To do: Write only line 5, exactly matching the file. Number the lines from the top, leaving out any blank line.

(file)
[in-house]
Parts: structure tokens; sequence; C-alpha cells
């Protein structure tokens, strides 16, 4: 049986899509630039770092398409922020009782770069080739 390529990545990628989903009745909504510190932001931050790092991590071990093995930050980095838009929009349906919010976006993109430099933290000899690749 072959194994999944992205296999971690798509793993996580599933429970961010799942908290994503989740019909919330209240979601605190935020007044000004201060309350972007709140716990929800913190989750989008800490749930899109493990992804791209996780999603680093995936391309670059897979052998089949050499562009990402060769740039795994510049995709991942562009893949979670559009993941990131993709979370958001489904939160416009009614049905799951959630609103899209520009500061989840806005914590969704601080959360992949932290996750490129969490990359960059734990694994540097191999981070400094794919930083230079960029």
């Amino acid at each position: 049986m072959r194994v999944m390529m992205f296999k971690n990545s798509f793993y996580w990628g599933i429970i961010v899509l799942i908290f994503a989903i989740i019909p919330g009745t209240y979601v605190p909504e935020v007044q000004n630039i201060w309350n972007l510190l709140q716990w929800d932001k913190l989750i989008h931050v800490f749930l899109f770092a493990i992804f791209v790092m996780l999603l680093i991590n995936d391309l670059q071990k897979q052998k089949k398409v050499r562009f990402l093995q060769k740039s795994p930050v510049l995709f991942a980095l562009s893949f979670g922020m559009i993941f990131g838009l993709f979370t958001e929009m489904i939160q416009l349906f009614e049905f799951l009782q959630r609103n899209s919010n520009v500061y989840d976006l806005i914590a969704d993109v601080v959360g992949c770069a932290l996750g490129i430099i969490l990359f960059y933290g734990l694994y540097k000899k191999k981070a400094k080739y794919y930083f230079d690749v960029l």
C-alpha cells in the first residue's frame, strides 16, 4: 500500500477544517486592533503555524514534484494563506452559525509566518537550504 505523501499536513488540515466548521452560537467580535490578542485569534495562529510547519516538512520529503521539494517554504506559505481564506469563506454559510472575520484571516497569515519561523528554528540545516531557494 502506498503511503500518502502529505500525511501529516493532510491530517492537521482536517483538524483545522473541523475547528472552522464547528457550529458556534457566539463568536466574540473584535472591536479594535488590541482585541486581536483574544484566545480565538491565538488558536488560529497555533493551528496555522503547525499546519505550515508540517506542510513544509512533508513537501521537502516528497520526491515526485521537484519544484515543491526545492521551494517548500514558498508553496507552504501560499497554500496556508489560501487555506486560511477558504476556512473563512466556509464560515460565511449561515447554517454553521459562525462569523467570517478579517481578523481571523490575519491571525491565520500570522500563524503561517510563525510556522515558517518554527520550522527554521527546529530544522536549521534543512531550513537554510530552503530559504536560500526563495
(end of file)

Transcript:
C-alpha cells in the first residue's frame, strides 16, 4: 500500500477544517486592533503555524514534484494563506452559525509566518537550504 505523501499536513488540515466548521452560537467580535490578542485569534495562529510547519516538512520529503521539494517554504506559505481564506469563506454559510472575520484571516497569515519561523528554528540545516531557494 502506498503511503500518502502529505500525511501529516493532510491530517492537521482536517483538524483545522473541523475547528472552522464547528457550529458556534457566539463568536466574540473584535472591536479594535488590541482585541486581536483574544484566545480565538491565538488558536488560529497555533493551528496555522503547525499546519505550515508540517506542510513544509512533508513537501521537502516528497520526491515526485521537484519544484515543491526545492521551494517548500514558498508553496507552504501560499497554500496556508489560501487555506486560511477558504476556512473563512466556509464560515460565511449561515447554517454553521459562525462569523467570517478579517481578523481571523490575519491571525491565520500570522500563524503561517510563525510556522515558517518554527520550522527554521527546529530544522536549521534543512531550513537554510530552503530559504536560500526563495